We’ve been using the Newsstand app for some time now. It is a default app that you automatically receive when you purchase an iPad, and at the beginning we didn’t even really pay much attention to it. That was until we realized that we could download all our favorite magazines with it.
We are a great follower of such esteemed publications as People magazine (because we feel we should be living the life of a star) and Entertainment Weekly (because we love, love, love films), and in the past when we have purchased them off the shelf, we have found them pricey and a few days behind.
The Newsstand app showed us that we could take full advantage of yearly subscription rates at U.S. prices, and we could get our favorite magazines hot off the presses.
Sounded like a bargain to us.
How it works
Well, you don’t even need to worry about downloading this app because it magically appears on your device when you first set it up. Click on the Newsstand icon, and what appears resembles a stand or bookshelf upon which you can place virtual magazines.
In the bottom right-hand corner you’ll see “Store,” and when you tap on it, you’ll be taken to the Newsstand section of the App Store. This is where you can either scroll through the featured list of magazines, or you can search for specific choices.
You’ll notice that unlike many other apps that tend to be iTunes country specific, Newsstand offers an incredible variety of U.S. and international magazines, from the well-recognized to the obscure, and in a number of different languages.
If you’re interested in a particular category, you can tap the drop-down menu along the top that lists them all, from Business & Investing and Cooking, Food & Drink to History, Science, Entertainment and others.
For example, under the History category you’ll find the Archeo, Quest and Smithsonian magazines; and under Entertainment, the latest from Fender magazine, Funny or Die’s The Occasional, VIVA! Ukraine, 2000 AD Comics – featuring Judge Dredd, and of course the much more mainstream titles like Vanity Fair.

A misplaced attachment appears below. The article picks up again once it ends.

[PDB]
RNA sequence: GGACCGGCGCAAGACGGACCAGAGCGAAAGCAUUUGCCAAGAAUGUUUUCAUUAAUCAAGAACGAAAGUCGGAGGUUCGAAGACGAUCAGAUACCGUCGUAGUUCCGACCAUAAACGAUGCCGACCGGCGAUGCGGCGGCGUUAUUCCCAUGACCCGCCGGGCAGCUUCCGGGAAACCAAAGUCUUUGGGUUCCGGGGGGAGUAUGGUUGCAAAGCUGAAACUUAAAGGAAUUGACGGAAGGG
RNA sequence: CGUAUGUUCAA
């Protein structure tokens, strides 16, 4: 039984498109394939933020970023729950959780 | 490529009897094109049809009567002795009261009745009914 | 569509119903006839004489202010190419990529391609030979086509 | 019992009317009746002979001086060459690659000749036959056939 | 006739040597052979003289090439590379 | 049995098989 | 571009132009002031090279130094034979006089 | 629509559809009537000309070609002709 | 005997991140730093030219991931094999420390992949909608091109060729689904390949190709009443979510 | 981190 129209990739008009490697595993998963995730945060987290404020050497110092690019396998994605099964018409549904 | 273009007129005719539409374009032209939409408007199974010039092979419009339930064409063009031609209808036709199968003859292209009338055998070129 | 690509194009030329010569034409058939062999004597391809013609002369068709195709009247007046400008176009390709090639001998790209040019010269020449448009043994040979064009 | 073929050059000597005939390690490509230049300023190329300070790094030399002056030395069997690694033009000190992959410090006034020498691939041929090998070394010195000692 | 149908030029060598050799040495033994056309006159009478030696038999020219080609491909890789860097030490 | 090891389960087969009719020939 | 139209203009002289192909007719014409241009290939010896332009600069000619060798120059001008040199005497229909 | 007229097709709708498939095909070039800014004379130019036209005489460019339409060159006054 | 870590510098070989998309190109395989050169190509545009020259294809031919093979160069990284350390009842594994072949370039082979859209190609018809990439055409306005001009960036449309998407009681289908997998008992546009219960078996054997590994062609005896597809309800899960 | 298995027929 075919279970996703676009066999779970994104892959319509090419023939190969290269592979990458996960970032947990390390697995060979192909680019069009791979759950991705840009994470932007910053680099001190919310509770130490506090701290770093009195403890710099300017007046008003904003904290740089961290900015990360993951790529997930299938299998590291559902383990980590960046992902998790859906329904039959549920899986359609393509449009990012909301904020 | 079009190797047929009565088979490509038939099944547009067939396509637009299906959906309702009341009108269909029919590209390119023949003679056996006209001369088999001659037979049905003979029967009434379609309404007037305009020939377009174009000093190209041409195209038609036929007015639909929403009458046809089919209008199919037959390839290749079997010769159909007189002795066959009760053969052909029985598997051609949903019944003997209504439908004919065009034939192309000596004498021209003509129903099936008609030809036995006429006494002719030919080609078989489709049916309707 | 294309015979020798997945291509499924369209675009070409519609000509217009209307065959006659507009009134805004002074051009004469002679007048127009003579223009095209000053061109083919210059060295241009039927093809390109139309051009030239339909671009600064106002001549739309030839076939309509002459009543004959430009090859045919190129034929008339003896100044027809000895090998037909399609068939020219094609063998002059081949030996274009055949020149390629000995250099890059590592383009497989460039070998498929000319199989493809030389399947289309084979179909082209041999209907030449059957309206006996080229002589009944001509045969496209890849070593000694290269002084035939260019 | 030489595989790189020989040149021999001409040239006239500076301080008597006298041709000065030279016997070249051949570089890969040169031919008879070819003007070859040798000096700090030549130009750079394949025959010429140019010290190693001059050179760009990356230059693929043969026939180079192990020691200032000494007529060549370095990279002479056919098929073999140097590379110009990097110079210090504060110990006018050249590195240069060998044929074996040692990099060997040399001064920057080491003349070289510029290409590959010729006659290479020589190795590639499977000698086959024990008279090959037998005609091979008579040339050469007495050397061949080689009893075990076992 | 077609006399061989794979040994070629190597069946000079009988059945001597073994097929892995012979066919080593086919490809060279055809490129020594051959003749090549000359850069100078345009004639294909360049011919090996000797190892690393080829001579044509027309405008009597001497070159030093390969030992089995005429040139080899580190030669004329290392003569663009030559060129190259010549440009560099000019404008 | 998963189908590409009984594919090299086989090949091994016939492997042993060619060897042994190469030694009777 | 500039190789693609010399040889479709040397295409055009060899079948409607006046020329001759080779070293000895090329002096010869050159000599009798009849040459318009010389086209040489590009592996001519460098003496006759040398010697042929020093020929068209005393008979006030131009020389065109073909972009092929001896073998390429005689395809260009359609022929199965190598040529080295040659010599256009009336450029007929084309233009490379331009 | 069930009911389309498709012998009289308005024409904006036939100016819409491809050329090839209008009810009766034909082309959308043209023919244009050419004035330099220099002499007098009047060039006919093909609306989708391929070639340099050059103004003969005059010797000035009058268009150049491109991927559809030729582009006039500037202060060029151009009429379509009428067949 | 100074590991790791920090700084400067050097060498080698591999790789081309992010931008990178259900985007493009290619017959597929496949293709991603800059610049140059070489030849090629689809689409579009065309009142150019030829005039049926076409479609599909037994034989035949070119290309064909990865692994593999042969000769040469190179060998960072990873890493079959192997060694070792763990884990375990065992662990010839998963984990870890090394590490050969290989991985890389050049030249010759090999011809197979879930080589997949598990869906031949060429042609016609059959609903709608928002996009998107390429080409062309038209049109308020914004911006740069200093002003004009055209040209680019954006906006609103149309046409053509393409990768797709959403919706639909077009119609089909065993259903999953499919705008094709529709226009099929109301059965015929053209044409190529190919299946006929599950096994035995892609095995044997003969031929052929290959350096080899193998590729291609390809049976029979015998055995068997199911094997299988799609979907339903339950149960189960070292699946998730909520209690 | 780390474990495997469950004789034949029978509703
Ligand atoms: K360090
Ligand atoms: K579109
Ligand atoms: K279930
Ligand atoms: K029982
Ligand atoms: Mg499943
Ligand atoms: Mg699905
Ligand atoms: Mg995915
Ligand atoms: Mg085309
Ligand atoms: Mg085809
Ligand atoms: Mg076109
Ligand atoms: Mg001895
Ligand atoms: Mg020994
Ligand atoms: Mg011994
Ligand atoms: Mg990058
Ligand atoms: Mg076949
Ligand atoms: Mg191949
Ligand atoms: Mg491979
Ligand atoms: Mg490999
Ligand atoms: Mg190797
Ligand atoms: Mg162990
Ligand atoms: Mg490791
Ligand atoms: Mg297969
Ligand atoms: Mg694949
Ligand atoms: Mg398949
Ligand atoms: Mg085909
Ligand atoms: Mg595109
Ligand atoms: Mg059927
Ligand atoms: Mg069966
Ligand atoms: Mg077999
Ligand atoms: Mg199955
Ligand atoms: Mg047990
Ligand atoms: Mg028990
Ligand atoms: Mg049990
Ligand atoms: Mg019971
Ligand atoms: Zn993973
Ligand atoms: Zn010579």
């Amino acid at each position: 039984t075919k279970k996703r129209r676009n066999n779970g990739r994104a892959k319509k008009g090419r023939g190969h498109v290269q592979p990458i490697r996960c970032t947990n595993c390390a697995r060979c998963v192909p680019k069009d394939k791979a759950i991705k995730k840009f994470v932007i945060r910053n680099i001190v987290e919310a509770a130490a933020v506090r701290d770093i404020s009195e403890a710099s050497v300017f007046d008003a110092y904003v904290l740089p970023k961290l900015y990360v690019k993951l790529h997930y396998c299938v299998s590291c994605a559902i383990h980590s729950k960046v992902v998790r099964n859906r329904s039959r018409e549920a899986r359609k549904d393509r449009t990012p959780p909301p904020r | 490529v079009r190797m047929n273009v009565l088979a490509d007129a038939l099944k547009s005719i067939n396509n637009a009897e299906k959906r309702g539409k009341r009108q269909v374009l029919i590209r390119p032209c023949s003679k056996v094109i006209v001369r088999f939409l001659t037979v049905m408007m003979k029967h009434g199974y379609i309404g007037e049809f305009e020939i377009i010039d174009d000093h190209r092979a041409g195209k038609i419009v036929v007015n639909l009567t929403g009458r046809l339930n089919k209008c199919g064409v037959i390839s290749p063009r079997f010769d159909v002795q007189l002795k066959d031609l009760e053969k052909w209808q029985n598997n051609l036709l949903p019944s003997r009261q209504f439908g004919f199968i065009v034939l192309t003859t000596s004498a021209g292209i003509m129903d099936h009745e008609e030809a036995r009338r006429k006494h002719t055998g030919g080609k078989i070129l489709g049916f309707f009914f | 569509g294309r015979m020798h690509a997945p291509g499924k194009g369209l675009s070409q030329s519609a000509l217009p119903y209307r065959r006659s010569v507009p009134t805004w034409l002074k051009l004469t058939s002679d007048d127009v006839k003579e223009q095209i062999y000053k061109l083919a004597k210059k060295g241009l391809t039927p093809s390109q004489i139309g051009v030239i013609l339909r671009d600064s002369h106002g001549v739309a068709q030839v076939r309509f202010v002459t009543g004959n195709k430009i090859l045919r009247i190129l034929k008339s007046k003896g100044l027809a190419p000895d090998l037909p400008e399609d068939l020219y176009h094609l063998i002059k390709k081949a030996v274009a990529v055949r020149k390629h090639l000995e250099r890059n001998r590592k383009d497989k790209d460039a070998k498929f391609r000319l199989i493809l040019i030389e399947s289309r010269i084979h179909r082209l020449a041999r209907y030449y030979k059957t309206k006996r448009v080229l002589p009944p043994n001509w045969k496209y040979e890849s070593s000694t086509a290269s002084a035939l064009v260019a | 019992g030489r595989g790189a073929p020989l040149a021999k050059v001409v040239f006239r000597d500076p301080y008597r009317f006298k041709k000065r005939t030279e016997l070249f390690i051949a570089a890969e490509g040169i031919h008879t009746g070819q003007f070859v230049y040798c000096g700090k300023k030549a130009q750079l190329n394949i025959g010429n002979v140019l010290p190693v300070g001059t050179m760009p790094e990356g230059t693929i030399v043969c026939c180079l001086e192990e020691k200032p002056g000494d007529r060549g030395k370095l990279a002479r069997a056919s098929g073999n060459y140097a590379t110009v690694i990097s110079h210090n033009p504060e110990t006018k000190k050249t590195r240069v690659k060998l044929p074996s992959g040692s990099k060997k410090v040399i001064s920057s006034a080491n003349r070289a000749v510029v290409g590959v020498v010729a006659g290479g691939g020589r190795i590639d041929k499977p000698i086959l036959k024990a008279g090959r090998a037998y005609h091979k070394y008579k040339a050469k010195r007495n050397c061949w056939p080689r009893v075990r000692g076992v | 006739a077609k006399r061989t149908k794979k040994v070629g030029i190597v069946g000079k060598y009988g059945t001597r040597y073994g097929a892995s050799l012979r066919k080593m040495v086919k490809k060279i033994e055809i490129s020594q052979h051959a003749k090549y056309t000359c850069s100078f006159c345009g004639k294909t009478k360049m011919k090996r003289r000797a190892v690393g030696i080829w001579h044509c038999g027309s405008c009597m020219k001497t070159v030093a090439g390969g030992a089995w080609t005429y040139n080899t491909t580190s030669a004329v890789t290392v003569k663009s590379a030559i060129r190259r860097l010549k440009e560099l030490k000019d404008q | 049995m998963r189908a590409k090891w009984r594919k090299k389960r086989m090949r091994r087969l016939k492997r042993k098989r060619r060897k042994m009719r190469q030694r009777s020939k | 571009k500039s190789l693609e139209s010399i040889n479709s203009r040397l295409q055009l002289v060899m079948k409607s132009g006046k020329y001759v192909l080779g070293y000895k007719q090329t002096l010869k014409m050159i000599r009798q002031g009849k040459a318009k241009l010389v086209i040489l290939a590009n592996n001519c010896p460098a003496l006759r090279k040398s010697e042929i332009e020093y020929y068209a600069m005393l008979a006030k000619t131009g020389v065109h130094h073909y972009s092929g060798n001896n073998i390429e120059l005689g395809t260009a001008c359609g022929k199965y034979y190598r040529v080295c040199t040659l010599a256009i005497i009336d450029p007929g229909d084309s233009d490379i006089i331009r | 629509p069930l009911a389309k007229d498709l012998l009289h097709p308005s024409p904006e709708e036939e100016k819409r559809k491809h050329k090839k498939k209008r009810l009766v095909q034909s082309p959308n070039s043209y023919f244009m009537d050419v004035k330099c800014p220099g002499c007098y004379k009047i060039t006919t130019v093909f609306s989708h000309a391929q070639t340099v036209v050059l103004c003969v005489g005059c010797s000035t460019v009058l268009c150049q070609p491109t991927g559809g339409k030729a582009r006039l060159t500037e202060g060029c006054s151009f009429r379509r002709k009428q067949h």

The only initially confusing part might be that the magazines are all listed as “free.” The issues are not free, but downloading the access to them is complimentary.
Once you’ve found the one you want, tap on it, and it will download just like an app would. When it’s finished, you can either purchase issues on a one-by-one basis, or you can buy a subscription for 6 or 12 months, saving you a fair bit of money when you add it up.
No matter what manner of payment you choose, it will charge it to your iTunes account, and then download the issue to your device. Note that with larger magazines like Vanity Fair, it can take a while, depending on your connection.
When the issue is available, you can swipe through it as you would a book on your iPad, and it will usually offer extras not found in the print edition, but you will need to be connected to the Internet to see them.
If you do purchase a subscription and choose to receive “Push notifications,” your device will automatically prompt you when the next issue is available.
You can keep back issues on your device in your library, but just be aware that they will take up a fair bit of space after a while, so it’s good to purge them from time to time.
When we used it
It’s been an interesting experiment, trying out magazines and books on our device, rather than buying them in physical form. On the one hand, we’ve really enjoyed getting information on upcoming shows and films in a timely fashion, as entertainment magazines give you advance notice on things to watch that you might otherwise miss.
We’ve also found the app very easy to use, and particularly useful when we’ve been going on vacation, as those magazines can get pretty heavy when you’re taking a lot of them. There is no comparison in price, either. With a subscription, we’ve saved at least 60 percent off what we were paying retail.
That being said, we hate to admit it, but for the most part we prefer holding a magazine or book in our hands. We’re not sure why; maybe it’s the familiarity of it, or that there’s a simple pleasure in turning the pages. The other advantage to buying the magazines off the shelf instead of through the Newsstand app is that they can be donated afterward to hospitals and the like.
For many, the Newsstand app is going to make a big difference to how they get their information and access to their favorite magazines. One of the things that people miss the most when they leave their home country is the ability to easily get the latest news and gossip from areas familiar to them.
The Newsstand app gives them that ability with the click of a button, and immediately, without the added shipping charge and waiting time.
There may be those who prefer the printed versions, but there is no doubt that a high percentage of the population will be a big fan of their virtual Newsstand.